"We started off with by far the weakest pool we ever started off with heading into a Canada Games," says the coach. "I had guys who didn't know which foot to put in front, didn't know how to block a punch."
Among the 50 hopefuls, some athletes had experience in the ring, but that didn't guarantee a spot on the Canada Games squad. "We emphasized one of the greatest components of boxing, which is defense," says Gordon, who's coached previous Canada Games gold medallists, including Ryan White, and has run the Citadel Amateur Boxing Club---like his father, Taylor, before him---in HRM. (Once located in Bloomfield Centre, the gym relocated to Lower Sackville when the municipality shut Bloomfield down.)
Eventually Gordon, assistant coach Brian Archibald, from Tantallon, and team manager Jim Worthen, from New Glasgow, selected their seven boxers---each with a real shot at the podium, according to the coach. The team includes Kentville's Matt Whitford (91kg), Brandon Osbourne of Porters Lake (75kg) and Middleton's Cyrus Taylor (69kg).
Brett Fraser, from Bridgewater, represents Nova Scotia in the 56kg category. He entered Gordon's "program" with an 0-4 record---"zero wins," the coach says emphatically. Fraser rose to become 2010 national champion for his weight class.
Jason Downey, from Dartmouth, is the youngest fighter for Nova Scotia at 15. He's in the 52kg category, down from where he fought at last year's national championships. Apparently Downey, feeling peckish, ate some pizza the night before his fight, recounts Gordon. "Not only did he fail his weight, he failed the weight above his weight. He had to go up two weight classes. And then he won the silver medal," he says. "He's one of our strongest competitors. He's matured as a boxer, he's matured as a man."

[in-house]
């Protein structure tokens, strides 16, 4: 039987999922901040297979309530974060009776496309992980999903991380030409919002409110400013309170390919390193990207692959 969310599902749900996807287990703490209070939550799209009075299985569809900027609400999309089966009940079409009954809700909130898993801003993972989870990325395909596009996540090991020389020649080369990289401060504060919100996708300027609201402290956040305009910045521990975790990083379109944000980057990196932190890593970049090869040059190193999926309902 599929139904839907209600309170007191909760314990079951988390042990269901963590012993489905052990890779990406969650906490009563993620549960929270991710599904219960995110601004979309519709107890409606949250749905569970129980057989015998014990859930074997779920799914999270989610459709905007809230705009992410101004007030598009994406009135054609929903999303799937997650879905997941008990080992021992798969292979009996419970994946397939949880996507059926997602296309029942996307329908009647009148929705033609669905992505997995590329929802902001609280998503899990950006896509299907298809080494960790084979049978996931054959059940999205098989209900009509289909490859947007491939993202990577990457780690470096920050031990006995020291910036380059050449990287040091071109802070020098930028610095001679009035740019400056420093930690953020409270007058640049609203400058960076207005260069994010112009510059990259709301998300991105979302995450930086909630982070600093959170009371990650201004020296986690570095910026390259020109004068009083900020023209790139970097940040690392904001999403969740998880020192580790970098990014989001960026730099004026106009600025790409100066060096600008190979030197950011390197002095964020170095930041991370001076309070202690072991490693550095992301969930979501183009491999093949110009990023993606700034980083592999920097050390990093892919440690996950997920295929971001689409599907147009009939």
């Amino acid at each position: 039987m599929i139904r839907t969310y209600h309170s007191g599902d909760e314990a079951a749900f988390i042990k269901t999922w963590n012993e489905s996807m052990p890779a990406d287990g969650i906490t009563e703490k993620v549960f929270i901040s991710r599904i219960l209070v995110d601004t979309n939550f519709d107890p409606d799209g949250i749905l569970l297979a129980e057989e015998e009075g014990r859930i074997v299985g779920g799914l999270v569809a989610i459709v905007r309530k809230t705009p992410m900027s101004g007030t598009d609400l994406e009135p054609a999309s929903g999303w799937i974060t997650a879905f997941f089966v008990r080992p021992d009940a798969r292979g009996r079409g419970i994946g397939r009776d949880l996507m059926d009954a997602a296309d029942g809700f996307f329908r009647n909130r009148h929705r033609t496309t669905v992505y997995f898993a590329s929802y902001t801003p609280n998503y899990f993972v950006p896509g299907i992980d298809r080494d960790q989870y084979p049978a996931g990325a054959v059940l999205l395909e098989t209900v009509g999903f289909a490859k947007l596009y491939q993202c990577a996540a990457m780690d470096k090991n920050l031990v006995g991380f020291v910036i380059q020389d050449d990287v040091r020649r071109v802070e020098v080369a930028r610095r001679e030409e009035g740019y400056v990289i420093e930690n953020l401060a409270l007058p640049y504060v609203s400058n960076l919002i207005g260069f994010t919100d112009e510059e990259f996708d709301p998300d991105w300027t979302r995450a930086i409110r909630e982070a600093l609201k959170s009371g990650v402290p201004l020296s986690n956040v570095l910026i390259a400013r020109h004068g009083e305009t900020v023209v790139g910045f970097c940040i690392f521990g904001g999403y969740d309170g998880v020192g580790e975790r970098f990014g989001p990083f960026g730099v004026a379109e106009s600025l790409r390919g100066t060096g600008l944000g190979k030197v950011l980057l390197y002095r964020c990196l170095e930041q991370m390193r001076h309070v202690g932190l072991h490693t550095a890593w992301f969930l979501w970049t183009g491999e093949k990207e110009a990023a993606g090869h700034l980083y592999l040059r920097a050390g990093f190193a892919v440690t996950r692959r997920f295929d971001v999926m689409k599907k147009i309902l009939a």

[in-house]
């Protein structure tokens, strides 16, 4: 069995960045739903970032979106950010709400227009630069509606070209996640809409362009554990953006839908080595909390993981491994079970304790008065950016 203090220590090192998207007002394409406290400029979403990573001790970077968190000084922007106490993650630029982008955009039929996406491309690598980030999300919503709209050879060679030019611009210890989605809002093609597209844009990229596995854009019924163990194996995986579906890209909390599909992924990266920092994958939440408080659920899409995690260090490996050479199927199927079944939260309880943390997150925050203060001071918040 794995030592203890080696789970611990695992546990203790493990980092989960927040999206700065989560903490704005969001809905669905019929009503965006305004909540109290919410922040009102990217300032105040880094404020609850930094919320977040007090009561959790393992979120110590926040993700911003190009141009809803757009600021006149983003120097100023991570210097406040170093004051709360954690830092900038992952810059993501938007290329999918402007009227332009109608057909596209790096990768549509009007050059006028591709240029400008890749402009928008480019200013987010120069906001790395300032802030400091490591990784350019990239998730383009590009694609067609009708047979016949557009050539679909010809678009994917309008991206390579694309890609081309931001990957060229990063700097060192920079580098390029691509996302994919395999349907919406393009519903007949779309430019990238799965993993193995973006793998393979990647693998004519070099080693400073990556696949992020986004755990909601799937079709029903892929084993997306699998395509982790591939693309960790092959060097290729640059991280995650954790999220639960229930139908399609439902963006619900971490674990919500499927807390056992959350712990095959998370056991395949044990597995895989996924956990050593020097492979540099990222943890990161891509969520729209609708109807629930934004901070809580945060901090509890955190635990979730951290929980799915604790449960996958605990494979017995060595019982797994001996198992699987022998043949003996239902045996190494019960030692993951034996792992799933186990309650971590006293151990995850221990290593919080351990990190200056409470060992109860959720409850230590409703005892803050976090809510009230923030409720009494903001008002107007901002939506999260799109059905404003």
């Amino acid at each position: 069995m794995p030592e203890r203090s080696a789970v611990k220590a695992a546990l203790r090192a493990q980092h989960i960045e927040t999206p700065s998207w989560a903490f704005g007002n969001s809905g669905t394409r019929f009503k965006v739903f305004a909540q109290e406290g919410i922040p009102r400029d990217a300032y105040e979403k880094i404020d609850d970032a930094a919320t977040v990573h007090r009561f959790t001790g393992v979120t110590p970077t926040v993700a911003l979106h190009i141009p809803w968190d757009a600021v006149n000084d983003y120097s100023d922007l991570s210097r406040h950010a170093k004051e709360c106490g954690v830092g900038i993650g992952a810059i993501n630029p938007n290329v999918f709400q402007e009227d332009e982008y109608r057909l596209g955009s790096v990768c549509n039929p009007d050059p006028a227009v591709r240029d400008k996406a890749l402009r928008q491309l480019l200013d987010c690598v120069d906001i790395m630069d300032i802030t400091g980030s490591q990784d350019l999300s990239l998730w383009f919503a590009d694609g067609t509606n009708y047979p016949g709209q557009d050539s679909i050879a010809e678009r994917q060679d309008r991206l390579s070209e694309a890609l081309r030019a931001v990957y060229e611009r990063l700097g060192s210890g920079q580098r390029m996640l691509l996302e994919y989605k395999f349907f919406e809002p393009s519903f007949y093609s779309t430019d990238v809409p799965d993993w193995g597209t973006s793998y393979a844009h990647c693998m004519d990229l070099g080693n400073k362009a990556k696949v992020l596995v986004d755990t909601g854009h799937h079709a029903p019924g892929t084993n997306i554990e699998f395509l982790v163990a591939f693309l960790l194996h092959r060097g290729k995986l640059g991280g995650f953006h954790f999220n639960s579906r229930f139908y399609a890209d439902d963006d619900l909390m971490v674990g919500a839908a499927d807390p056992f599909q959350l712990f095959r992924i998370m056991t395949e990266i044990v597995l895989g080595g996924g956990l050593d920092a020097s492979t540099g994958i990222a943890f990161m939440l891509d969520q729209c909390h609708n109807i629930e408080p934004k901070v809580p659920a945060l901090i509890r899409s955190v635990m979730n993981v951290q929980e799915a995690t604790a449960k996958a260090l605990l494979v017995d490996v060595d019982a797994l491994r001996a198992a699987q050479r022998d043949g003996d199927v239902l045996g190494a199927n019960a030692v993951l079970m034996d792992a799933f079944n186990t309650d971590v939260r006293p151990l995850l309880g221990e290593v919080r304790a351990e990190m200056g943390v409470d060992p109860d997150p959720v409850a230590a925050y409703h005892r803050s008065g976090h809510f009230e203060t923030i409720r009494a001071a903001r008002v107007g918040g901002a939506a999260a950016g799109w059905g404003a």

Gordon's son, Taylor, who lives in Beaver Bank, will fight in the 64kg class. Father and son made a deal, which dad describes: "I'll put my name forward to the Canada Games [as head coach] if you commit yourself to making the Canada Games [team]."
Taylor Gordon's record, namely two national silver medals, undermines any thought of nepotism. "I have no interest in getting hit in the face," jokes the son about the father's defense-first philosophy. "I wanna come out as good-looking as I go in." Kidding aside, this goes to the way points are scored in individual bouts in today's amateur boxing. "You want to hit your opponent without getting hit."
It sounds obvious and simple enough, until you strap on the headgear and those 10-ounce gloves, step into that 20x20 foot ring and go the three rounds of three minutes each.
"Boxing's a lonely sport," says Wayne Gordon. "People come to see you compete, but they don't see what goes into what makes the boxer, all the hours of sacrifice and dedication in the gym.
"Only the loners end up staying."
It's hard not to think lonesome thoughts talking to Stephanie Walker late one evening after she gets home from training, with what sounds like the TV, not actual human voices, on in the background.
Or maybe it's just the imagination running away with a scene.